The Government has been accused of cowardice for “putting its head down” and declining to comment on the news that Irish telecommunications cables have been targeted by British intelligence.
Documents released via the National Security Agency whistleblower Edward Snowden outline how a series of underwater cables connecting Ireland to the global telecoms grid are being tapped. The files list the cables that Britain's government communications headquarters (GCHQ) has accessed or sought to access, and identifies the commercial owners of the cables by codenames.
Dr TJ McIntyre, lecturer at University College Dublin school of law and chairman of advocacy group Digital Rights Ireland, said the activity outlined in the documents amounted to mass surveillance and that “literally everything” transmitted via the internet in Ireland was being monitored.
He said the revelations raised questions for Government but that its response had been to “go to ground” and refuse to comment publicly. “They have been rather cowardly in this matter, in putting their heads down and hoping it will go away,” he said.
“Will the Government continue to award contracts to firms that have been complicit with the UK government in spying on our conversations?”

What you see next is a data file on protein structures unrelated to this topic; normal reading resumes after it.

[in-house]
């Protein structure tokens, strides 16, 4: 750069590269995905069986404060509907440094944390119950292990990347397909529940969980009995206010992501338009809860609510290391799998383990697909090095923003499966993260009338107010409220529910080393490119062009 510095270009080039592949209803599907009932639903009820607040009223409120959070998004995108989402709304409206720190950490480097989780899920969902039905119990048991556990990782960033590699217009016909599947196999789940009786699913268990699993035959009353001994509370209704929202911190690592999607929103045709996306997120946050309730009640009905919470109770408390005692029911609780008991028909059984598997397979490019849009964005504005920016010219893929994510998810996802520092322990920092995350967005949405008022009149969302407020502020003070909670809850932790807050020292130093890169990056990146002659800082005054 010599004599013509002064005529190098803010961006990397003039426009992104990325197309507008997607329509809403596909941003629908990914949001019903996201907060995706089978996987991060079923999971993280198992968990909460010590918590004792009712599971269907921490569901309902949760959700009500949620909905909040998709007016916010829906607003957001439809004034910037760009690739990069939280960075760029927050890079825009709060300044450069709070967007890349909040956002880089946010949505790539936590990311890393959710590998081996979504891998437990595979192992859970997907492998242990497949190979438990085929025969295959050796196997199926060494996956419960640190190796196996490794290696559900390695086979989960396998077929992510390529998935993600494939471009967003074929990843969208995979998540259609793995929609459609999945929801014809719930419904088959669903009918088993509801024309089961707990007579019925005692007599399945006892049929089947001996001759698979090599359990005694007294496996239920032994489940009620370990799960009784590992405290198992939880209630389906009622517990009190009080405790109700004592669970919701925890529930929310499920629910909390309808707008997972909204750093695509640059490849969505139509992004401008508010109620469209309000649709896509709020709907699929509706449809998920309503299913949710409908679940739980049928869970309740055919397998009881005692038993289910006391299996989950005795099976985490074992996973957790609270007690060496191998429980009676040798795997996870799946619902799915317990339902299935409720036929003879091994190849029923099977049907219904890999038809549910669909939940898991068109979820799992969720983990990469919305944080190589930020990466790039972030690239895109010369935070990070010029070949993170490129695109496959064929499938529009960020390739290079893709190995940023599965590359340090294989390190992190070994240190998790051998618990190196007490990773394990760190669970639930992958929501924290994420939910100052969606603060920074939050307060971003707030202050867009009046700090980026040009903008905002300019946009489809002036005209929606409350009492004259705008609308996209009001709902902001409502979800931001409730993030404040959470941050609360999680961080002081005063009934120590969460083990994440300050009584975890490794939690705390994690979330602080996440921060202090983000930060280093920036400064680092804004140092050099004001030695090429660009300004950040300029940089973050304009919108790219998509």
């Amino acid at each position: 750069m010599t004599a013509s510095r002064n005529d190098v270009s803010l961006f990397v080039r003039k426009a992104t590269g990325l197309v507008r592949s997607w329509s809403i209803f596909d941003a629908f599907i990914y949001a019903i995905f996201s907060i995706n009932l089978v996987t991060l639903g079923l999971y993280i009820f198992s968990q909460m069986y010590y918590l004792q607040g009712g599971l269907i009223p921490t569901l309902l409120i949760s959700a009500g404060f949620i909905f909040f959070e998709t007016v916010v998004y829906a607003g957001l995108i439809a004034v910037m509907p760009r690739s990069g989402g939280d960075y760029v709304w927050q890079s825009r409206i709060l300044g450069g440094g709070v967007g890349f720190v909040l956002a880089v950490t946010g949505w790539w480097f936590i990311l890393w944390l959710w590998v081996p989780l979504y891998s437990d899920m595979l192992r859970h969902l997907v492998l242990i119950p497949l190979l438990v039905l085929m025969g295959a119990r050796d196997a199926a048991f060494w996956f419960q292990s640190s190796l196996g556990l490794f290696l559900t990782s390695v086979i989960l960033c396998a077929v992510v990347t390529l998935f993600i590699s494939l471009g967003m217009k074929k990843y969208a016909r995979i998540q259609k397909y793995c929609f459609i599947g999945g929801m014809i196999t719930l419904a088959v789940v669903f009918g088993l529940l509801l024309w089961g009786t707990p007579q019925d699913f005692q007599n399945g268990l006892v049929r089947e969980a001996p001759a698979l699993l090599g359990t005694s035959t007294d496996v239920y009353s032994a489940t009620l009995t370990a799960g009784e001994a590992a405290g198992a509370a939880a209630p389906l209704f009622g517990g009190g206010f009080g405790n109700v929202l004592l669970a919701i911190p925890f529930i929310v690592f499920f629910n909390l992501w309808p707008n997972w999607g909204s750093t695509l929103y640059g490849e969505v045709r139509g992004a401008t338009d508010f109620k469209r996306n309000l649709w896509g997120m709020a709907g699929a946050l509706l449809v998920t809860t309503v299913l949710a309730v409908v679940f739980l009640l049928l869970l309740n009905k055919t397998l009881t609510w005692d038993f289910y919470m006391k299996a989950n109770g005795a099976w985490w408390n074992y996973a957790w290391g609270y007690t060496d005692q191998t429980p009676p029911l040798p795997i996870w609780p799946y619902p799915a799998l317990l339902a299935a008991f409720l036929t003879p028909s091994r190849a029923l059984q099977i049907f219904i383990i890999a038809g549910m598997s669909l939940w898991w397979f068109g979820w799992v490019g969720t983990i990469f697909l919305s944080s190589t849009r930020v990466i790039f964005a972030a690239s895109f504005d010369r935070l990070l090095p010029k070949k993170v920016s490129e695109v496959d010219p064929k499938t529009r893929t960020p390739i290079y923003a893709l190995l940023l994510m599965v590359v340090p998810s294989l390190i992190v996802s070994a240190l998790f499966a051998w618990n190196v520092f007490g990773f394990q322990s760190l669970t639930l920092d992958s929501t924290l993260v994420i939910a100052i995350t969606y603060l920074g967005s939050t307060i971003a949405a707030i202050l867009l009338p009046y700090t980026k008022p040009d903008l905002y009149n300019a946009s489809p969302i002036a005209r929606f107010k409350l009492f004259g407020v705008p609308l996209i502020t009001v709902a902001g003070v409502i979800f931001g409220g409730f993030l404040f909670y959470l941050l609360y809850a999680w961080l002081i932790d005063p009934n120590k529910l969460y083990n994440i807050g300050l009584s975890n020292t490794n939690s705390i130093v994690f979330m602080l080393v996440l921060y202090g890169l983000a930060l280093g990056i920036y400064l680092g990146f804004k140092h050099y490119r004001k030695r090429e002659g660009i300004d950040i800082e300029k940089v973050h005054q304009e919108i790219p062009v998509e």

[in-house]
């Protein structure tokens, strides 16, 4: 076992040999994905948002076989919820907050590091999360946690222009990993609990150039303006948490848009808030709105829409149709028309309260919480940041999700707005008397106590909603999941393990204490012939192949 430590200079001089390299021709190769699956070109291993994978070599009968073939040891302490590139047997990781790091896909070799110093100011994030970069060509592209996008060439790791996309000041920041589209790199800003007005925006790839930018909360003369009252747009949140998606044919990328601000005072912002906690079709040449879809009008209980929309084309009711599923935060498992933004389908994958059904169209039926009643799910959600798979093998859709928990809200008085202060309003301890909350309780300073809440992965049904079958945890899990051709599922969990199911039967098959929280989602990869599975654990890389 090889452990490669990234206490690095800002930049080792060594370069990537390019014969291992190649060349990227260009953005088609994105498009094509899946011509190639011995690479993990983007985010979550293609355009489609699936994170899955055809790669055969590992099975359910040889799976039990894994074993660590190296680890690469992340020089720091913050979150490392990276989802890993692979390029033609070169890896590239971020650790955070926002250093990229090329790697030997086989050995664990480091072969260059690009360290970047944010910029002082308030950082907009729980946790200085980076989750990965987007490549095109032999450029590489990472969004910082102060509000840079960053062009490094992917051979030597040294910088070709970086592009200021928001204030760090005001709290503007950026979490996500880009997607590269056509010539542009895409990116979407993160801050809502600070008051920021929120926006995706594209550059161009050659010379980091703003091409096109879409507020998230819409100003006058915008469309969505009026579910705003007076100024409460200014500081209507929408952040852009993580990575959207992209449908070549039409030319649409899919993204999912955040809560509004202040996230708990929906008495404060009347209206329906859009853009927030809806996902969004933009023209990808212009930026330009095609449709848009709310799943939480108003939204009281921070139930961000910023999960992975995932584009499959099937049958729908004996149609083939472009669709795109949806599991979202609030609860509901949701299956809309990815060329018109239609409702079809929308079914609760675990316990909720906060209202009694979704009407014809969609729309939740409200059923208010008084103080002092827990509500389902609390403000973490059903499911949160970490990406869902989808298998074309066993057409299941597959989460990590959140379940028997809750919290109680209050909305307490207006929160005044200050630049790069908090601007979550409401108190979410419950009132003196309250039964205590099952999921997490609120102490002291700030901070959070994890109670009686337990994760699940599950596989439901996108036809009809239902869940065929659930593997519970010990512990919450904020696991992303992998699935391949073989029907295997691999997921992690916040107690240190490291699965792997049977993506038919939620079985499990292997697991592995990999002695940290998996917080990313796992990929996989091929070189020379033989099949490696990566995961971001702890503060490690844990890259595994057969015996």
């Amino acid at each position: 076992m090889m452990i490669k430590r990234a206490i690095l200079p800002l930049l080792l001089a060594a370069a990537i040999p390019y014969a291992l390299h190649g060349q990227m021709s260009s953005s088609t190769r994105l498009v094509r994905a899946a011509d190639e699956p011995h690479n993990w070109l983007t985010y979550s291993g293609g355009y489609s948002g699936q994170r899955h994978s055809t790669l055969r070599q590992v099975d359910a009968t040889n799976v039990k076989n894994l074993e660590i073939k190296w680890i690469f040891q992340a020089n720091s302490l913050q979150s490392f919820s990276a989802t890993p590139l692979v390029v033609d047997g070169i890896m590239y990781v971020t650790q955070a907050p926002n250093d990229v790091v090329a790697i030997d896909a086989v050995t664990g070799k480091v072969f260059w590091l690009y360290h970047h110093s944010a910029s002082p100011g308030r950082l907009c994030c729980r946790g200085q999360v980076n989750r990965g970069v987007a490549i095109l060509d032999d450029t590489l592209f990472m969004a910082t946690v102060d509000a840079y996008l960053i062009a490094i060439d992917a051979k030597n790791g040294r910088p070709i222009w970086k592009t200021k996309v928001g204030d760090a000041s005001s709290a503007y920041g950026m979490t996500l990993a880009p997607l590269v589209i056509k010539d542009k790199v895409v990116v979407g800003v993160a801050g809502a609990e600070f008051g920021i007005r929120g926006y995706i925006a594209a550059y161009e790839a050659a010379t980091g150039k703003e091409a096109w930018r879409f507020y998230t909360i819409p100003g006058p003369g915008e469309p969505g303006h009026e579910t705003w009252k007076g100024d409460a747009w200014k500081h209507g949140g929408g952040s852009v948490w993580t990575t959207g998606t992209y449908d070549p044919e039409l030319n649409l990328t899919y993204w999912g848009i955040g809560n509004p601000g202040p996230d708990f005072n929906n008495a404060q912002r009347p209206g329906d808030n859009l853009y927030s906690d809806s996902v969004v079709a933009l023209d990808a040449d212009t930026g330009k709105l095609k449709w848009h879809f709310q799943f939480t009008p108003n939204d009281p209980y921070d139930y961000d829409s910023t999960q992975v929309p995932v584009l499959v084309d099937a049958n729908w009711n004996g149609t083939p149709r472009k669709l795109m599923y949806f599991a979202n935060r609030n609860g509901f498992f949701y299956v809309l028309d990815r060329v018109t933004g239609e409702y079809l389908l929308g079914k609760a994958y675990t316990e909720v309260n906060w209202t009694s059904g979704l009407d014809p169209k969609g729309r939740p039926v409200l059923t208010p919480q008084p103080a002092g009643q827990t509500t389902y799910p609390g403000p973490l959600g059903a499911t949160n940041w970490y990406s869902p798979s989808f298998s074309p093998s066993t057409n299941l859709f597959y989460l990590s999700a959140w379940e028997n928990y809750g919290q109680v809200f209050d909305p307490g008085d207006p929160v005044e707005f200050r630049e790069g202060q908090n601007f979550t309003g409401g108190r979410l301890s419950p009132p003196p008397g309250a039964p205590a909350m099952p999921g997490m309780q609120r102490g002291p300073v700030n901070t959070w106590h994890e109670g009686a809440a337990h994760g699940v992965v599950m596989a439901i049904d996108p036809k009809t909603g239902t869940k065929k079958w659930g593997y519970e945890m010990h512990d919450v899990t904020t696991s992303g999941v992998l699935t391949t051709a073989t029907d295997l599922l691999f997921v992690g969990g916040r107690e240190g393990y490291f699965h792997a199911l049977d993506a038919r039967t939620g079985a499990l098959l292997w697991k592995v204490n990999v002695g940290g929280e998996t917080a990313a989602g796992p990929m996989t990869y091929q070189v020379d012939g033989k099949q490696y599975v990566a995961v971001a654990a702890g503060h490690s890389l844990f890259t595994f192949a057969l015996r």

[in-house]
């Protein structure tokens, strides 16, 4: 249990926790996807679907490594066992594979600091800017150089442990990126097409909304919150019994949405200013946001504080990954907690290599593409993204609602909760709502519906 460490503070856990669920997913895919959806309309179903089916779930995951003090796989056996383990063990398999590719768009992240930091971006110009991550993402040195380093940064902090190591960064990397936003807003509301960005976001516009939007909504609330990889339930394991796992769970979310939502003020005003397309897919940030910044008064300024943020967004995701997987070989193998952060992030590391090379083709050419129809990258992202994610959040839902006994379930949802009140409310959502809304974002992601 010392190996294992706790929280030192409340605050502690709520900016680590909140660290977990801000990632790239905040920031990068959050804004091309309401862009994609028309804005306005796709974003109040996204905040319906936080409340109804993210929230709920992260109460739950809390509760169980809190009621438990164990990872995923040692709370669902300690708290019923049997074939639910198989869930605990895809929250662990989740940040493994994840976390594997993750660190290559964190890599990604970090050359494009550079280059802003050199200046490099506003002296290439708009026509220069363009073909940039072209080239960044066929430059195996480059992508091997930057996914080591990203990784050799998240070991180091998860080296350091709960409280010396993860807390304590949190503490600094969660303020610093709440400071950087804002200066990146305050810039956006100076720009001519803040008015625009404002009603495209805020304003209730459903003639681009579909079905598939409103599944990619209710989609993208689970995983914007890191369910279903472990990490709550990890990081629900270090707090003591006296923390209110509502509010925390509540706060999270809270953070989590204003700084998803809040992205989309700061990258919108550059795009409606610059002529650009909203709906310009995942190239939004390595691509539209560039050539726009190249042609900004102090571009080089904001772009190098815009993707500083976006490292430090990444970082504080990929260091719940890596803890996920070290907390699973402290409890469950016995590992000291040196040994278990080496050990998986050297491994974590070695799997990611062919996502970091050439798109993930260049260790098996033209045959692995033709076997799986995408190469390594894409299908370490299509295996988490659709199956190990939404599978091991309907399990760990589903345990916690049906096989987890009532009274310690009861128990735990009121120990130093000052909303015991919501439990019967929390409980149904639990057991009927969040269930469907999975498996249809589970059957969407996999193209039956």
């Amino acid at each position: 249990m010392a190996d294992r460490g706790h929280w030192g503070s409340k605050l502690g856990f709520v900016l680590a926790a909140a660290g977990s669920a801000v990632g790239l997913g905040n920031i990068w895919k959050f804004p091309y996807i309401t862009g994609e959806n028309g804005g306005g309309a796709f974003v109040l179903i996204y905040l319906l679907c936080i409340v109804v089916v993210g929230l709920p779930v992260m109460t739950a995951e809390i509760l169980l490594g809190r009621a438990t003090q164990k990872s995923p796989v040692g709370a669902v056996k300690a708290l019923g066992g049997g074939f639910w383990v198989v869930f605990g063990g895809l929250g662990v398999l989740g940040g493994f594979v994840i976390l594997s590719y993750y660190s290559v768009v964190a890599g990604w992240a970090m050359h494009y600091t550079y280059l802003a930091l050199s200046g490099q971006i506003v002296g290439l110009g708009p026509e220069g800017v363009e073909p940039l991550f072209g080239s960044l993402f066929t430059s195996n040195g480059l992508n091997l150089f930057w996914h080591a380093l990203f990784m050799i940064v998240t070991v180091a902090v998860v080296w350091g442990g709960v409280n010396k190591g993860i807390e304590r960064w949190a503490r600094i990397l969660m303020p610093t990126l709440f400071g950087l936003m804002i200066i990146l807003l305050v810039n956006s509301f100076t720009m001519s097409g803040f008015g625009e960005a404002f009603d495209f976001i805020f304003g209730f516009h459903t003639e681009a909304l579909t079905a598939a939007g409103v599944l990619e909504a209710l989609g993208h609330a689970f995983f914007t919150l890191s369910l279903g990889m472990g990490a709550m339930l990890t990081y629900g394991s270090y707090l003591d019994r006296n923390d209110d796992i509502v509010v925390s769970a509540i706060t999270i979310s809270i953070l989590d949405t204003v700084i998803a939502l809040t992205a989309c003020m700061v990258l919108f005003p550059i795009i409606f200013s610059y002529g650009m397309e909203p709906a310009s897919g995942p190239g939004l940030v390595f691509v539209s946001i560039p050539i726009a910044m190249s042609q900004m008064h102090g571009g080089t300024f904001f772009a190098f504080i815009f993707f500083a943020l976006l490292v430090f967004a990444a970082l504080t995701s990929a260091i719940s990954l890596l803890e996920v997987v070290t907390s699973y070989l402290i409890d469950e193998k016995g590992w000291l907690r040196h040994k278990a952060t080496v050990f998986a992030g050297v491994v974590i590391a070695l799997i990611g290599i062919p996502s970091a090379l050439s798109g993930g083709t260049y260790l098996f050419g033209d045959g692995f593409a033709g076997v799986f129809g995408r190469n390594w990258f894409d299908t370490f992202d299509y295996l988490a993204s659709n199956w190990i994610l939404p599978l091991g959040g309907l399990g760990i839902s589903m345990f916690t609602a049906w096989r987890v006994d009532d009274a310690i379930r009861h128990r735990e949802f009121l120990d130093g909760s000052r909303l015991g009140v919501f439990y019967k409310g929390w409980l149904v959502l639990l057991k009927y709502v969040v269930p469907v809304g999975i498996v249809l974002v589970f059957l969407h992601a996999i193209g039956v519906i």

Previous tranches of GCHQ documents showed the agency recorded the entire content of internet traffic for three days and held onto metadata for 30 days. “That means that they can rewind and listen to anybody’s voice conversations, read anybody’s email, monitor anybody’s web browsing from up to three days ago,” Dr McIntyre said.
The German newspaper Süddeutsche Zeitung released the latest documents as part of its report on a new cache of documents from Mr Snowden.
It focused on how telecom firm Cable and Wireless, which was acquired by Vodafone in 2012, “played a key role in establishing one of the GCHQ’s most controversial surveillance programmes”. Vodafone says it does not go beyond what is required under the law when responding to demands from any agency for access to customer data.
Telecommunications companies can be legally compelled to co-operate with intelligence agencies in providing access to cables and also forbidden to disclose their involvement. Commenting on the news that Irish cables have been targeted, the Irish Council for Civil Liberties said that, together with partner organisations in Britain, it had already successfully pursued GCHQ in relation to these matters all the way to the European Court of Human Rights and was “perfectly prepared and well-equipped to do so again”.
Its director Mark Kelly said the council had instructed its sister organisation Liberty as its solicitors in the UK and had pursued a formal complaint before the UK's Investigatory Powers Tribunal, which adjudicates on complaints against the intelligence services and surveillance by government bodies.
The complaint, which objects to the bulk interception of online communications by the UK intelligence services, has been brought by a coalition of civil liberties groups across the world. A decision from the tribunal is expected later this week. The Department of Communications referred queries on the Snowden revelations to the Department of Foreign Affairs, which declined to comment.